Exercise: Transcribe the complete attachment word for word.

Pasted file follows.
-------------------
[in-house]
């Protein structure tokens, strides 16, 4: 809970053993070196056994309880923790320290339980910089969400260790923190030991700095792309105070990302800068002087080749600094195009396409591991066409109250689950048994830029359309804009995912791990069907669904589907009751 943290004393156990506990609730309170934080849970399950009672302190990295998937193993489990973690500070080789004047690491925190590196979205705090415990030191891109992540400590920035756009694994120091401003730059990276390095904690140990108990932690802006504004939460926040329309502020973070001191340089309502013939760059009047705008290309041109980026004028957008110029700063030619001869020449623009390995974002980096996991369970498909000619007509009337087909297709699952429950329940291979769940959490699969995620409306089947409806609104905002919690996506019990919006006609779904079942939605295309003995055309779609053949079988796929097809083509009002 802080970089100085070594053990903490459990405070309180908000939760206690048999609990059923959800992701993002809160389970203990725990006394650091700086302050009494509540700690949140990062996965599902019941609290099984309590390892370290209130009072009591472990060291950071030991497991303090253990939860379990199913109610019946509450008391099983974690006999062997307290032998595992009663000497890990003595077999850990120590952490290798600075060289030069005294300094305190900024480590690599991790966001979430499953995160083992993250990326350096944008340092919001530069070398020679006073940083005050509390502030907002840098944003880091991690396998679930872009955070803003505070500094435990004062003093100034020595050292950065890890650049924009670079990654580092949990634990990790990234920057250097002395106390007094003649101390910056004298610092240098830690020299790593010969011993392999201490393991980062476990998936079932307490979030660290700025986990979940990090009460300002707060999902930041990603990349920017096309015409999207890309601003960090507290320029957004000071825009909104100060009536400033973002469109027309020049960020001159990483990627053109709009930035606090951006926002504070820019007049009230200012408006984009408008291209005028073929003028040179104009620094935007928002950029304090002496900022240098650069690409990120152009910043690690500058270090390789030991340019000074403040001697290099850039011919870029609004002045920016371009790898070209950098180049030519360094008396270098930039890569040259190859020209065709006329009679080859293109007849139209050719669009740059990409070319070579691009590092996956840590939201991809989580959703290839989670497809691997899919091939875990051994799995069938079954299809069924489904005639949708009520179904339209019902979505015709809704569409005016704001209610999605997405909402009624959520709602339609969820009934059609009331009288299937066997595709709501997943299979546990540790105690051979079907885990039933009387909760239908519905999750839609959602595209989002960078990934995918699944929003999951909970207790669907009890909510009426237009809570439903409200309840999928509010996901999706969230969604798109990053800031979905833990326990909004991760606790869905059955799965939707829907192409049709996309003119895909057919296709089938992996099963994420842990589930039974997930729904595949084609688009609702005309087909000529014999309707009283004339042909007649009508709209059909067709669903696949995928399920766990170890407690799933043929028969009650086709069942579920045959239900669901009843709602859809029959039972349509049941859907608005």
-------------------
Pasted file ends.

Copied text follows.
[in-house]
């Protein structure tokens, strides 16, 4: 809970053993070196056994309880923790320290339980910089969400260790923190030991700095792309105070990302800068002087080749600094195009396409591991066409109250689950048994830029359309804009995912791990069907669904589907009751 943290004393156990506990609730309170934080849970399950009672302190990295998937193993489990973690500070080789004047690491925190590196979205705090415990030191891109992540400590920035756009694994120091401003730059990276390095904690140990108990932690802006504004939460926040329309502020973070001191340089309502013939760059009047705008290309041109980026004028957008110029700063030619001869020449623009390995974002980096996991369970498909000619007509009337087909297709699952429950329940291979769940959490699969995620409306089947409806609104905002919690996506019990919006006609779904079942939605295309003995055309779609053949079988796929097809083509009002 802080970089100085070594053990903490459990405070309180908000939760206690048999609990059923959800992701993002809160389970203990725990006394650091700086302050009494509540700690949140990062996965599902019941609290099984309590390892370290209130009072009591472990060291950071030991497991303090253990939860379990199913109610019946509450008391099983974690006999062997307290032998595992009663000497890990003595077999850990120590952490290798600075060289030069005294300094305190900024480590690599991790966001979430499953995160083992993250990326350096944008340092919001530069070398020679006073940083005050509390502030907002840098944003880091991690396998679930872009955070803003505070500094435990004062003093100034020595050292950065890890650049924009670079990654580092949990634990990790990234920057250097002395106390007094003649101390910056004298610092240098830690020299790593010969011993392999201490393991980062476990998936079932307490979030660290700025986990979940990090009460300002707060999902930041990603990349920017096309015409999207890309601003960090507290320029957004000071825009909104100060009536400033973002469109027309020049960020001159990483990627053109709009930035606090951006926002504070820019007049009230200012408006984009408008291209005028073929003028040179104009620094935007928002950029304090002496900022240098650069690409990120152009910043690690500058270090390789030991340019000074403040001697290099850039011919870029609004002045920016371009790898070209950098180049030519360094008396270098930039890569040259190859020209065709006329009679080859293109007849139209050719669009740059990409070319070579691009590092996956840590939201991809989580959703290839989670497809691997899919091939875990051994799995069938079954299809069924489904005639949708009520179904339209019902979505015709809704569409005016704001209610999605997405909402009624959520709602339609969820009934059609009331009288299937066997595709709501997943299979546990540790105690051979079907885990039933009387909760239908519905999750839609959602595209989002960078990934995918699944929003999951909970207790669907009890909510009426237009809570439903409200309840999928509010996901999706969230969604798109990053800031979905833990326990909004991760606790869905059955799965939707829907192409049709996309003119895909057919296709089938992996099963994420842990589930039974997930729904595949084609688009609702005309087909000529014999309707009283004339042909007649009508709209059909067709669903696949995928399920766990170890407690799933043929028969009650086709069942579920045959239900669901009843709602859809029959039972349509049941859907608005």